Here in Britain, because so many parents refuse, either out of obstinacy or ignorance or fear, to allow their children to be immunised, we still have a hundred thousand cases of measles every year. Out of those, more than 10,000 will suffer side effects of one kind or another. At least 10,000 will develop ear or chest infections. About 20 will die.

LET THAT SINK IN.
Every year around 20 children will die in Britain from measles.
So what about the risks that your children will run from being immunised?
They are almost non-existent. Listen to this. In a district of around 300,000 people, there will be only one child every 250 years who will develop serious side effects from measles immunisation! That is about a million to one chance. I should think there would be more chance of your child choking to death on a chocolate bar than of becoming seriously ill from a measles immunisation.
So what on earth are you worrying about? It really is almost a crime to allow your child to go unimmunised.
The ideal time to have it done is at 13 months, but it is never too late. All school-children who have not yet had a measles immunisation should beg their parents to arrange for them to have one as soon as possible.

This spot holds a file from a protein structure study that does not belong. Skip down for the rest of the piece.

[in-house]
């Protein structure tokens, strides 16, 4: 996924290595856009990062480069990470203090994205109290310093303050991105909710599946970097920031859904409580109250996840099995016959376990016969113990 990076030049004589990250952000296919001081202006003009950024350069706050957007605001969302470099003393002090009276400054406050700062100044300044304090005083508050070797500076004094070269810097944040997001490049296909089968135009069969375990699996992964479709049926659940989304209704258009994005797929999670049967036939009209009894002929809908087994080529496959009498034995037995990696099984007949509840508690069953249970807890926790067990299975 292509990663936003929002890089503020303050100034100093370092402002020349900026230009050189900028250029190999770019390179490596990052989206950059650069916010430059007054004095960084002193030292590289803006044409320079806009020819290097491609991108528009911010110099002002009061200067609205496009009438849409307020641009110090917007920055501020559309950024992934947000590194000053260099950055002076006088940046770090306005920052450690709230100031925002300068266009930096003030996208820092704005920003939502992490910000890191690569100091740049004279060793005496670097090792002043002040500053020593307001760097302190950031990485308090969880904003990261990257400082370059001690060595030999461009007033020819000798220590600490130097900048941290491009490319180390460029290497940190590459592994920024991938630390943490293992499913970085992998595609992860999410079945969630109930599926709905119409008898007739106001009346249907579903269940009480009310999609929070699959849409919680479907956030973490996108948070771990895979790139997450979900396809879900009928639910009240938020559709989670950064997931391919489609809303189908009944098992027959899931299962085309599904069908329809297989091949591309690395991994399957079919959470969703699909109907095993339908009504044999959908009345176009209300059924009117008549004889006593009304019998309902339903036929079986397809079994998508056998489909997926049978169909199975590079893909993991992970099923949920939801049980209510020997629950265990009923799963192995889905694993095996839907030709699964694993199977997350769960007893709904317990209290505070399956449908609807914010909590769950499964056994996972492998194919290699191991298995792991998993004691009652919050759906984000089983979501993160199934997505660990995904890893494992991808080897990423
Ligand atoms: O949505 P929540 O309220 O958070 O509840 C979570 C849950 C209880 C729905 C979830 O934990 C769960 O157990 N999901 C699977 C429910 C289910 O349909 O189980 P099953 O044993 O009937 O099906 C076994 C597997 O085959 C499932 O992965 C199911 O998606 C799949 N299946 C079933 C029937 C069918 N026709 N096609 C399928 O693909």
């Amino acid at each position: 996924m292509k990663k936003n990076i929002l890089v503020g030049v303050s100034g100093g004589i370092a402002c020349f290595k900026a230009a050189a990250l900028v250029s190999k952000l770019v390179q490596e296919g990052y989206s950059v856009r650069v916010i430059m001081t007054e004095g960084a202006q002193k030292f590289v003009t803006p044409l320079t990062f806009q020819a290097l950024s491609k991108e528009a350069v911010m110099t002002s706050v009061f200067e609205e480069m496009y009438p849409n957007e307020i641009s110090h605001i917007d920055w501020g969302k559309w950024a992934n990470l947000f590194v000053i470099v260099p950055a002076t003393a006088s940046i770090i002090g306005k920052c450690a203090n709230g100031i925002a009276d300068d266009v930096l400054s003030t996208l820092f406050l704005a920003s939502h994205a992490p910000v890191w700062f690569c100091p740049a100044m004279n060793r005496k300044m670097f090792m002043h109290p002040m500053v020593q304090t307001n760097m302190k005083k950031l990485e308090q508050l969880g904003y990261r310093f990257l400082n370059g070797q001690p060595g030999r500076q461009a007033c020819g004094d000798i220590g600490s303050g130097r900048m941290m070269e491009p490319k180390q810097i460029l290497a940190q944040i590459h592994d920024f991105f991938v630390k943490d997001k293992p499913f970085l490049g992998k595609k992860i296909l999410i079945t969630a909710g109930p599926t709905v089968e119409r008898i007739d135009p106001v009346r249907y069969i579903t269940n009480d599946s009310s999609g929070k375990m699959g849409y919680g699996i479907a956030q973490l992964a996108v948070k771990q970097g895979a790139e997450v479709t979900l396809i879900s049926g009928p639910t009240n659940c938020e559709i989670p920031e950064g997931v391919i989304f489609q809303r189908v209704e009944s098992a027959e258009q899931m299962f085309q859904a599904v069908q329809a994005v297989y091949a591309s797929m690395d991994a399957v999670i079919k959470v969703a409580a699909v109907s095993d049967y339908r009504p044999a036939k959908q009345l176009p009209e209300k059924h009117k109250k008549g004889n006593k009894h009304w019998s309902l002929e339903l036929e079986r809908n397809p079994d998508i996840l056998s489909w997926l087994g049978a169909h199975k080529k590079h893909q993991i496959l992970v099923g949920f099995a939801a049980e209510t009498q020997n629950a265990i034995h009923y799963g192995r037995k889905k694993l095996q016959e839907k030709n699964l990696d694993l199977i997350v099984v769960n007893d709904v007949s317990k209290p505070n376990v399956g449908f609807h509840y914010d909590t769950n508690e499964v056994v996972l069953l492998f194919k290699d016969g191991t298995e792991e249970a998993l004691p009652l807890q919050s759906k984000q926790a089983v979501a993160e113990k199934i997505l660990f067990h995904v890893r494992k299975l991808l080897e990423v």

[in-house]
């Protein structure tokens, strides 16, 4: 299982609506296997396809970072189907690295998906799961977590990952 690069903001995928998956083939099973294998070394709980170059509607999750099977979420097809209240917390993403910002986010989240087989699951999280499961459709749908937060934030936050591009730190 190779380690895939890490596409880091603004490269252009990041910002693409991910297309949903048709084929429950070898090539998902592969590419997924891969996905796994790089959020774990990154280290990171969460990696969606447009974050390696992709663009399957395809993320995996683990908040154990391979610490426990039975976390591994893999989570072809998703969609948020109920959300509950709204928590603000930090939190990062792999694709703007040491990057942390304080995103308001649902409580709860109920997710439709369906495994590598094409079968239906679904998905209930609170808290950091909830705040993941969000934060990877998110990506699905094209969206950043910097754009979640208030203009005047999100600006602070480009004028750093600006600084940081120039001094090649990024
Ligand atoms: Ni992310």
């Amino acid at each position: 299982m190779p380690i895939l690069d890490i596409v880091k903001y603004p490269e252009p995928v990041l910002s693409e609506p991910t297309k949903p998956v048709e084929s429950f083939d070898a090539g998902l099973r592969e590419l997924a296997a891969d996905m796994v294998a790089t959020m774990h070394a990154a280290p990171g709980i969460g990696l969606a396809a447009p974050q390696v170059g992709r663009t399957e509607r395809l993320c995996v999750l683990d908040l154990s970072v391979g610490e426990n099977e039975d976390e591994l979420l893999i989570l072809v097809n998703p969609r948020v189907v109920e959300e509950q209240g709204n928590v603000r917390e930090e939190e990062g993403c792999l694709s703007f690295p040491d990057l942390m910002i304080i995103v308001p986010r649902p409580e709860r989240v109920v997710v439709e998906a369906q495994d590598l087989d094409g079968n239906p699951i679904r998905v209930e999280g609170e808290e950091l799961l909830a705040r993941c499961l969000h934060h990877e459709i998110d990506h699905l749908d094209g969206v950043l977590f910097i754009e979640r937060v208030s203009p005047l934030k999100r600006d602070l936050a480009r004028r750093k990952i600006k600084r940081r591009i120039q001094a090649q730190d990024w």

Incidentally, I dedicated two of my books to Olivia, the first was 'James and the Giant Peach'. That was when she was still alive. The second was 'The BFG', dedicated to her memory after she had died from measles. You will see her name at the beginning of each of these books. And I know how happy she would be if only she could know that her death had helped to save a good deal of illness and death among other children. 

36 comments:

  1. Andreww In my country vaccinating children is obligatry. But some people do not obey it and must pay punishment..

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    1. Gosia, people will have government money to support children taken away from them here. That has changed some people's minds.

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  2. Well written Andrew. I do not understand any reluctance when it comes to your child's health. My birthday present to little Emmy last year was a course of vaccinations against Meningitis C (Now available on the NHS for new borns) Best present I could have bought!

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    1. Nor do I understand, Marie. At best, they are misguided and listen to poor advice. I am not sure Meningitis C here. I will ask Bone Doctor when I next see her. Good that it is now on the NHS in your country.